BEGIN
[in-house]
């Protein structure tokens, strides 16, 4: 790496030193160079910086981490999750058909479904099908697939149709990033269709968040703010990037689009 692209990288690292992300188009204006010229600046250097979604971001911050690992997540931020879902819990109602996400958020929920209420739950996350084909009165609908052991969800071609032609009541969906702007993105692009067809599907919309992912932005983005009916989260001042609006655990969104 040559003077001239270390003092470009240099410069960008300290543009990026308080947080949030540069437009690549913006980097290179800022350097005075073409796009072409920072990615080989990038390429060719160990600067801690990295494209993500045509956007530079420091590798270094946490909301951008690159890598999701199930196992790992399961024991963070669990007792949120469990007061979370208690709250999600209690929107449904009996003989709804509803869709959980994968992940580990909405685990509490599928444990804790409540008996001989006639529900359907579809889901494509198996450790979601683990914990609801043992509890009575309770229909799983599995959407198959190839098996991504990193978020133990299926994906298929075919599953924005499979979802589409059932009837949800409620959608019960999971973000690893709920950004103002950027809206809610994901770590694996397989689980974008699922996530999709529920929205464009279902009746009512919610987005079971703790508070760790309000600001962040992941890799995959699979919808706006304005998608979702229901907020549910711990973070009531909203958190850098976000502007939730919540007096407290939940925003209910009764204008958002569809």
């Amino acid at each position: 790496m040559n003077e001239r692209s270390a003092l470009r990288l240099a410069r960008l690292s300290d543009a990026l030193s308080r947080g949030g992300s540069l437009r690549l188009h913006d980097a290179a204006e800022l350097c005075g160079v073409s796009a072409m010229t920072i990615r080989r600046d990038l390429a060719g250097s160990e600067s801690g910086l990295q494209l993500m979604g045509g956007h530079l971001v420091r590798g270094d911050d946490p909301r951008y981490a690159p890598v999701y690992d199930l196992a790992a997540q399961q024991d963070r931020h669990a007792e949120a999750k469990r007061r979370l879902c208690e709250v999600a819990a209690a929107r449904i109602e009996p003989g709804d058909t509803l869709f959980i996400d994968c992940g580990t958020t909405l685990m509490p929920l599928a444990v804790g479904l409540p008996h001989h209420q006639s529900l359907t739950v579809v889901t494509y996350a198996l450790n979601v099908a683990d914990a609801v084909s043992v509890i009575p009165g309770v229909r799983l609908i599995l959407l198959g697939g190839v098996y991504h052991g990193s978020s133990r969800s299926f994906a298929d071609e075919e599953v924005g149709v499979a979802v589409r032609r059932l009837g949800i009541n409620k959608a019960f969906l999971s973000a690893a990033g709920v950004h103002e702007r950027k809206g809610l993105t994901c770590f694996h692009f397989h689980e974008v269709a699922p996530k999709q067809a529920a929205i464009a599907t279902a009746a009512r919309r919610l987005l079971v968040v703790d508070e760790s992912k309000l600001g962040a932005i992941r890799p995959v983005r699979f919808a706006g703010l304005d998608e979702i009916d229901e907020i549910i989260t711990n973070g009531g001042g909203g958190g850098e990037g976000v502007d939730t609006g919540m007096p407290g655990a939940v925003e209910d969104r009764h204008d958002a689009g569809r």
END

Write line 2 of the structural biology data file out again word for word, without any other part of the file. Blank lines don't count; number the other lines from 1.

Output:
């Protein structure tokens, strides 16, 4: 790496030193160079910086981490999750058909479904099908697939149709990033269709968040703010990037689009 692209990288690292992300188009204006010229600046250097979604971001911050690992997540931020879902819990109602996400958020929920209420739950996350084909009165609908052991969800071609032609009541969906702007993105692009067809599907919309992912932005983005009916989260001042609006655990969104 040559003077001239270390003092470009240099410069960008300290543009990026308080947080949030540069437009690549913006980097290179800022350097005075073409796009072409920072990615080989990038390429060719160990600067801690990295494209993500045509956007530079420091590798270094946490909301951008690159890598999701199930196992790992399961024991963070669990007792949120469990007061979370208690709250999600209690929107449904009996003989709804509803869709959980994968992940580990909405685990509490599928444990804790409540008996001989006639529900359907579809889901494509198996450790979601683990914990609801043992509890009575309770229909799983599995959407198959190839098996991504990193978020133990299926994906298929075919599953924005499979979802589409059932009837949800409620959608019960999971973000690893709920950004103002950027809206809610994901770590694996397989689980974008699922996530999709529920929205464009279902009746009512919610987005079971703790508070760790309000600001962040992941890799995959699979919808706006304005998608979702229901907020549910711990973070009531909203958190850098976000502007939730919540007096407290939940925003209910009764204008958002569809």